We had the privilage to climb the highest mountain in Arizona, see amazing canyons, hike to awesome waterfalls, drive across vast deserts, walk amongst the tallest, largest, and some of the oldest living organisms on earth, witness seals playing in the crashing waves of the Pacific ocean, drive across national landmarks, and touch ancient forrests now turned to stone. It was an unforgettable trip that I would love to do again. Luckily our trip was positively affected by the significant drop in fuel prices, but sadly we had to listen to the major financial crisis over NPR during the long drives in between our many destinations. Below are merely a few teaser pics of what we saw, and like always, the pictures don't do our trip justice, but I still did my best to capture the scenes as they were...

Image on the right is looking at the northeastern side of the interior of the giant crater in Humphry's Peak. We were at about 12,000 feet in elevation on the west side of the crater rim when I took this picture. Humphrey's Peak is merely the highest point on the north side of the rim of this gigantic volcano in northern Arizona.

Image on the right was taken by a kind man we met on top of Humphrey's Peak. This is our 'summit picture' proof that we made it to the top: 12,633 feet, which is the highest point in the state of Arizona. It was really cool to see the entire massive volcano.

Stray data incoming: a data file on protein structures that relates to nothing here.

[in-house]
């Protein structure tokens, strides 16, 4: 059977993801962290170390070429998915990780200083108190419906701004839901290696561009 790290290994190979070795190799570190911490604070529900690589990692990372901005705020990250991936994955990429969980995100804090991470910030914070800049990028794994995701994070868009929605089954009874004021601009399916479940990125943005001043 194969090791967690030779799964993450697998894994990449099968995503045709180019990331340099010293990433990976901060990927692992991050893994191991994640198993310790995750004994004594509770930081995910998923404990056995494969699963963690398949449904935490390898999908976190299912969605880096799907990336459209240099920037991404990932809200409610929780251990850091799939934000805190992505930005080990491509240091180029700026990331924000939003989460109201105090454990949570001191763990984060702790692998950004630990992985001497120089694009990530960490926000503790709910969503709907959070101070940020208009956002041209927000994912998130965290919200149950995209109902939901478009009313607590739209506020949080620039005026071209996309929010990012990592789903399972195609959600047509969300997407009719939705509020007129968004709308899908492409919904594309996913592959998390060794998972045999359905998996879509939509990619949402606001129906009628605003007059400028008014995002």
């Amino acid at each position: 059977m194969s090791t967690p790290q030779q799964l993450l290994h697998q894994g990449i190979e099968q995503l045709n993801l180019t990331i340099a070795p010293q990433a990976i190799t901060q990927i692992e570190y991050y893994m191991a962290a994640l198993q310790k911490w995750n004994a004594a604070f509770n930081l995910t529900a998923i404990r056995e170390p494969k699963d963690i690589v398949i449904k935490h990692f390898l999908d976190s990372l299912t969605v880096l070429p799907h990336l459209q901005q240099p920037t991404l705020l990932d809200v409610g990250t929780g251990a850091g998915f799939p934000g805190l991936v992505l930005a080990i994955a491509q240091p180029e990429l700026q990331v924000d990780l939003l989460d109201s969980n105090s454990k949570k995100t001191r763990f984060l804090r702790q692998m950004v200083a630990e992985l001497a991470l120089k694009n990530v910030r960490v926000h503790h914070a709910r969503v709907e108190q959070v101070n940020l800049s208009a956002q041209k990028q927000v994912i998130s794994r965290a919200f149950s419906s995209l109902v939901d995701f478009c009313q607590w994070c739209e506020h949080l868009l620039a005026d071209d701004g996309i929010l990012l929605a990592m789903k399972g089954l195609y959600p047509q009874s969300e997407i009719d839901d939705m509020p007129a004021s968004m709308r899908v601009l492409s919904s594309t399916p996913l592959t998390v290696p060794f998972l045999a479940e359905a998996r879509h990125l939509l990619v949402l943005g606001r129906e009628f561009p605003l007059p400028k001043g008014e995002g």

Image on the right shows the south side of Humphrey's Peak: I took this pic looking Northeast from the highway, which headed to the Grand Canyon National Park. The distant peak on the far left behind the other peaks is the highest point. The complex of peaks is actually called the San Francisco Mountains even though it is one giant volcano with seperate peaks along the huge rim.

Image on the right shows our first view of the Grand Canyon! Pic is looking north-northwest at a thunderstorm, which had developed over the North Rim of the canyon. Everyone we had spoken to before we had arrived at the Grand Canyon recommended going to the North Rim, but we had decided to go there another time due to time restraints, because we wanted to continue to Zion National Park the next day.